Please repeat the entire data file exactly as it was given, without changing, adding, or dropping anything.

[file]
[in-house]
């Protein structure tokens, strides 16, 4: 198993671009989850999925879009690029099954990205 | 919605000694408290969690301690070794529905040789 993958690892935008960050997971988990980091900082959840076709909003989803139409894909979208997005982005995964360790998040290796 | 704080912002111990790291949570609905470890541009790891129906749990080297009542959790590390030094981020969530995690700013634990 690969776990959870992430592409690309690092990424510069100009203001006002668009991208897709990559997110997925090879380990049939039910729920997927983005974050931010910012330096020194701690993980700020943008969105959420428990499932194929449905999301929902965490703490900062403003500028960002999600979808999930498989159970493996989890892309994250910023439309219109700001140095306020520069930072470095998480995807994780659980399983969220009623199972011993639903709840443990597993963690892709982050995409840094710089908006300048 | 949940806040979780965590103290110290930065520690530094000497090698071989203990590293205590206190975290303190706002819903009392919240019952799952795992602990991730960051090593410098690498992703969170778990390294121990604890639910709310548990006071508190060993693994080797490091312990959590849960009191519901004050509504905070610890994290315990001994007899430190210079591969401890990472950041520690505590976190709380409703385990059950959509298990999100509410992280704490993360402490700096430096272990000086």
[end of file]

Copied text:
[in-house]
């Protein structure tokens, strides 16, 4: 198993671009989850999925879009690029099954990205 | 919605000694408290969690301690070794529905040789 993958690892935008960050997971988990980091900082959840076709909003989803139409894909979208997005982005995964360790998040290796 | 704080912002111990790291949570609905470890541009790891129906749990080297009542959790590390030094981020969530995690700013634990 690969776990959870992430592409690309690092990424510069100009203001006002668009991208897709990559997110997925090879380990049939039910729920997927983005974050931010910012330096020194701690993980700020943008969105959420428990499932194929449905999301929902965490703490900062403003500028960002999600979808999930498989159970493996989890892309994250910023439309219109700001140095306020520069930072470095998480995807994780659980399983969220009623199972011993639903709840443990597993963690892709982050995409840094710089908006300048 | 949940806040979780965590103290110290930065520690530094000497090698071989203990590293205590206190975290303190706002819903009392919240019952799952795992602990991730960051090593410098690498992703969170778990390294121990604890639910709310548990006071508190060993693994080797490091312990959590849960009191519901004050509504905070610890994290315990001994007899430190210079591969401890990472950041520690505590976190709380409703385990059950959509298990999100509410992280704490993360402490700096430096272990000086």